Lucky suggested that if he’s to compleat (sic) his Wainwrights (HIS Wainwights?! Ha!) in any kind of decent timeframe, we’d best get on and bag one.
As he’s only two years old, I thought that an easy one would be Just The Thing.
So we pointed the knipemobile over Killhope Cross and Hartside Pass and parked neatly on some mud quite close, but outside the overpriced United Utilities car park at Thirlspot, thus saving beer tokens to the tune of at least two pints.
First we struggled and sweated up Wren Crag, a Birkett with a fine view of Castle Rock of Triermain and some clouds.
Then, we pranced manfully and dogfully along the pleasant ridge to High Rigg South-East Top, a Tump where it started raining pretty heavily, but briefly and so, we sheltered in my group-shelter. Lucky snoozed and I had coffee and chocolate whilst it lashed down outside for quarter of an hour or so. Lucky is not allowed chocolate nor coffee so he got nowt.
After it stopped, we descended steeply where we were completely blanked by two old phogies struggling onwards in the general direction of the Wainwright top. After living in County Durham for thirty years, being blanked by fellow huming beans, being the only huming beans in the vicinity is strangely hurtful. I quickly formed the opinion that they were probably from That London or Surrey, or somewhere where you’re not allowed to talk to strangers in case somebody says something interesting that changes your life forever and makes you want to live on a small but warm island covered in coconut trees whilst drinking white rum and generally getting off your face. The wife’s mother probably wouldn’t approve of this type of thing, so….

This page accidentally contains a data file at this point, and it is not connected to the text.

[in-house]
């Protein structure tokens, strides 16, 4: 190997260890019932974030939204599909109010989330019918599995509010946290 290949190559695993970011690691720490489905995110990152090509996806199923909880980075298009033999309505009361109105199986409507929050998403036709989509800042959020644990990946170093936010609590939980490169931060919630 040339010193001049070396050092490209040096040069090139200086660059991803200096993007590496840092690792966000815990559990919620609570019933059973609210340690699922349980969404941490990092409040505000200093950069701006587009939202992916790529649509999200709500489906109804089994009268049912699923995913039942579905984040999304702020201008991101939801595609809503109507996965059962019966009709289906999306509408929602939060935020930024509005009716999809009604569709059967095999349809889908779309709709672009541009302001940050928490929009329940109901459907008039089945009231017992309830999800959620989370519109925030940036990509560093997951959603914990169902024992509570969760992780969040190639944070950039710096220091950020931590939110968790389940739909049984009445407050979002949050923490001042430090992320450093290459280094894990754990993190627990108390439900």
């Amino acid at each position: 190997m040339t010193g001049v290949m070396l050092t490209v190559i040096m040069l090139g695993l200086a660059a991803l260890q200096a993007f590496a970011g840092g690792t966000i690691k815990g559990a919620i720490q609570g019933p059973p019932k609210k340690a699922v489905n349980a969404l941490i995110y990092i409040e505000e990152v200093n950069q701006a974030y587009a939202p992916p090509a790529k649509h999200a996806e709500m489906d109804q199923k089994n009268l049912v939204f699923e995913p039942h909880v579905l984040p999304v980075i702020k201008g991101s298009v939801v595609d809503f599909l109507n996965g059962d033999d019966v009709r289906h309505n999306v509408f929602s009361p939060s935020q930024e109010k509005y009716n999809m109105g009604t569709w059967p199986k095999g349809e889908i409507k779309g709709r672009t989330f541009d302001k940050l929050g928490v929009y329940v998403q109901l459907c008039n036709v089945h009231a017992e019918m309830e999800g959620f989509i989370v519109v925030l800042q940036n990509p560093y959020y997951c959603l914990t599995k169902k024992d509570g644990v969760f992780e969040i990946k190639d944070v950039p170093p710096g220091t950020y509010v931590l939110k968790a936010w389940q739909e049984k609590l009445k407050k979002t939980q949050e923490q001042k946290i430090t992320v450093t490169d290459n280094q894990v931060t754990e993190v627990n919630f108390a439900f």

So, we grumpily went off and bagged High Rigg, another Birkett.
Then, we caught up with the two
ignorant old frts old chaps on the summit of Naddle Fell – the Wainwright summit. Here, they shuffled off quickly whilst avoiding eye contact and descended in the direction whence they had come.
Me and the pooch descended towards the North where, on some slabs on the side of Low Rigg, a large group were playing. There were wheelchairs involved…..
On the descent , I passed quite closely to our two snooty pals. One caught my eye and began to speak. Lucky blanked him. So did I. Smug mode. I once went on a tube. I know the drill.
The peeps on the crag turned out to be Calvert Trust peeps, doing what Calvert Trust peeps do. And a cracking job it is. The one individual I met – pushing a wheelchair back down the hill, petted Lucky and chatted briefly. Y’see, that’s all it takes. It’s quite normal to talk to other walkers on the hill. Sometimes it can be quite pleasant. Sometimes important and useful information can be exchanged. In parts of County Durham, hours can pass whilst this process takes place. (I’m particularly talking Deerness valley here by the way..)
We finished our bagging on Low Rigg – a lovely, rocky top with a smashing view of Blencathra and Skiddaw.
We returned to our cheaply parked transport via the bridleways and field paths along the East side of the ridge. And very nice it all was. And only six miles too. And Lucky got his Wainwright (He’s done nine now)
We returned to knipetowers whence we came, visiting Brian in his fire-damaged chapel-in-the-sky at Nenthead. (We’re talking a serious fire, here, folks)